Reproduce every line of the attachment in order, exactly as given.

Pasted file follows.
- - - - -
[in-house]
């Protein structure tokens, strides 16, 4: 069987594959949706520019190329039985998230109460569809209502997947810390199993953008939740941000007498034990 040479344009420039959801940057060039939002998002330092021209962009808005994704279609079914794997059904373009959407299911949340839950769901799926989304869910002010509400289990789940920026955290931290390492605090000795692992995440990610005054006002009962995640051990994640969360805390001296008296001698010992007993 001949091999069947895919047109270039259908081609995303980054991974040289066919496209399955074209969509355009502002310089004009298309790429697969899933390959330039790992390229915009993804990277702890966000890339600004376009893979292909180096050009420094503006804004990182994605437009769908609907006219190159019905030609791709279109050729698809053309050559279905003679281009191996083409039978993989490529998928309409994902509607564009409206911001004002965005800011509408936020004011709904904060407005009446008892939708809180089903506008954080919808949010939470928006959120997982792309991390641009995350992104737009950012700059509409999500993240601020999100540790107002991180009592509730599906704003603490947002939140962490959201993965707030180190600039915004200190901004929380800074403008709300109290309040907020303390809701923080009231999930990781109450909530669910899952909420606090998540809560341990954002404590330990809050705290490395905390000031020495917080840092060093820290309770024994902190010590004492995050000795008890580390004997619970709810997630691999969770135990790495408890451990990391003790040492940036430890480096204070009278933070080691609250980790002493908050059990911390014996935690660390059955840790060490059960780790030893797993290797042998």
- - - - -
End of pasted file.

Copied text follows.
[in-house]
């Protein structure tokens, strides 16, 4: 069987594959949706520019190329039985998230109460569809209502997947810390199993953008939740941000007498034990 040479344009420039959801940057060039939002998002330092021209962009808005994704279609079914794997059904373009959407299911949340839950769901799926989304869910002010509400289990789940920026955290931290390492605090000795692992995440990610005054006002009962995640051990994640969360805390001296008296001698010992007993 001949091999069947895919047109270039259908081609995303980054991974040289066919496209399955074209969509355009502002310089004009298309790429697969899933390959330039790992390229915009993804990277702890966000890339600004376009893979292909180096050009420094503006804004990182994605437009769908609907006219190159019905030609791709279109050729698809053309050559279905003679281009191996083409039978993989490529998928309409994902509607564009409206911001004002965005800011509408936020004011709904904060407005009446008892939708809180089903506008954080919808949010939470928006959120997982792309991390641009995350992104737009950012700059509409999500993240601020999100540790107002991180009592509730599906704003603490947002939140962490959201993965707030180190600039915004200190901004929380800074403008709300109290309040907020303390809701923080009231999930990781109450909530669910899952909420606090998540809560341990954002404590330990809050705290490395905390000031020495917080840092060093820290309770024994902190010590004492995050000795008890580390004997619970709810997630691999969770135990790495408890451990990391003790040492940036430890480096204070009278933070080691609250980790002493908050059990911390014996935690660390059955840790060490059960780790030893797993290797042998």